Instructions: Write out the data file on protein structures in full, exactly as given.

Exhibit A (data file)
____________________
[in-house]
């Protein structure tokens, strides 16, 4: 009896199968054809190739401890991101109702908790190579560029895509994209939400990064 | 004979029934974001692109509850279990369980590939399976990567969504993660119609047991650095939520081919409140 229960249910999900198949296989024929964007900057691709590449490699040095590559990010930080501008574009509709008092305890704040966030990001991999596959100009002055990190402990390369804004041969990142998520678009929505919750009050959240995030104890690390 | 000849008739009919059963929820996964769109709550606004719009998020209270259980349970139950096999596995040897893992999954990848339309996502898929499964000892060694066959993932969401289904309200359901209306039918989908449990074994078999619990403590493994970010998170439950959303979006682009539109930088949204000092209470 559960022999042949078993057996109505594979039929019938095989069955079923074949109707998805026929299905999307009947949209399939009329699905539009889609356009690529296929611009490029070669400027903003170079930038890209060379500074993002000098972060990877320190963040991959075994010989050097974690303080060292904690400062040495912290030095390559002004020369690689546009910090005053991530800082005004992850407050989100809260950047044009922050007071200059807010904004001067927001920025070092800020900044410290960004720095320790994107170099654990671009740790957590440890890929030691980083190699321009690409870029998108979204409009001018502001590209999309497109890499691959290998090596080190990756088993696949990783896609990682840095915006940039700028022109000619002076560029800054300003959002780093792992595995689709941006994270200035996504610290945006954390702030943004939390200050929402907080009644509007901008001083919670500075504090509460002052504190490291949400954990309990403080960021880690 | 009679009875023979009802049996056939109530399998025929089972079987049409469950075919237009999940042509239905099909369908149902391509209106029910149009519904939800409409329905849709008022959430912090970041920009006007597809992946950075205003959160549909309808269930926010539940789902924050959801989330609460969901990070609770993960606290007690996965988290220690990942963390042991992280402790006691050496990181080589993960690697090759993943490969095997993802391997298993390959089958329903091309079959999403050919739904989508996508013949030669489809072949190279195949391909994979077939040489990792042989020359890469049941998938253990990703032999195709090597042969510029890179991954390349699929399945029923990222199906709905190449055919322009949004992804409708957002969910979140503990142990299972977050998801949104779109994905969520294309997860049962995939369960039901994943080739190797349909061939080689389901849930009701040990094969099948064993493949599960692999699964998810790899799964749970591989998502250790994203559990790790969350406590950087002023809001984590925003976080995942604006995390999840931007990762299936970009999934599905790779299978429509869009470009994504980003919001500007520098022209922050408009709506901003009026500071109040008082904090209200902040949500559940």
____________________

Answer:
[in-house]
């Protein structure tokens, strides 16, 4: 009896199968054809190739401890991101109702908790190579560029895509994209939400990064 | 004979029934974001692109509850279990369980590939399976990567969504993660119609047991650095939520081919409140 229960249910999900198949296989024929964007900057691709590449490699040095590559990010930080501008574009509709008092305890704040966030990001991999596959100009002055990190402990390369804004041969990142998520678009929505919750009050959240995030104890690390 | 000849008739009919059963929820996964769109709550606004719009998020209270259980349970139950096999596995040897893992999954990848339309996502898929499964000892060694066959993932969401289904309200359901209306039918989908449990074994078999619990403590493994970010998170439950959303979006682009539109930088949204000092209470 559960022999042949078993057996109505594979039929019938095989069955079923074949109707998805026929299905999307009947949209399939009329699905539009889609356009690529296929611009490029070669400027903003170079930038890209060379500074993002000098972060990877320190963040991959075994010989050097974690303080060292904690400062040495912290030095390559002004020369690689546009910090005053991530800082005004992850407050989100809260950047044009922050007071200059807010904004001067927001920025070092800020900044410290960004720095320790994107170099654990671009740790957590440890890929030691980083190699321009690409870029998108979204409009001018502001590209999309497109890499691959290998090596080190990756088993696949990783896609990682840095915006940039700028022109000619002076560029800054300003959002780093792992595995689709941006994270200035996504610290945006954390702030943004939390200050929402907080009644509007901008001083919670500075504090509460002052504190490291949400954990309990403080960021880690 | 009679009875023979009802049996056939109530399998025929089972079987049409469950075919237009999940042509239905099909369908149902391509209106029910149009519904939800409409329905849709008022959430912090970041920009006007597809992946950075205003959160549909309808269930926010539940789902924050959801989330609460969901990070609770993960606290007690996965988290220690990942963390042991992280402790006691050496990181080589993960690697090759993943490969095997993802391997298993390959089958329903091309079959999403050919739904989508996508013949030669489809072949190279195949391909994979077939040489990792042989020359890469049941998938253990990703032999195709090597042969510029890179991954390349699929399945029923990222199906709905190449055919322009949004992804409708957002969910979140503990142990299972977050998801949104779109994905969520294309997860049962995939369960039901994943080739190797349909061939080689389901849930009701040990094969099948064993493949599960692999699964998810790899799964749970591989998502250790994203559990790790969350406590950087002023809001984590925003976080995942604006995390999840931007990762299936970009999934599905790779299978429509869009470009994504980003919001500007520098022209922050408009709506901003009026500071109040008082904090209200902040949500559940």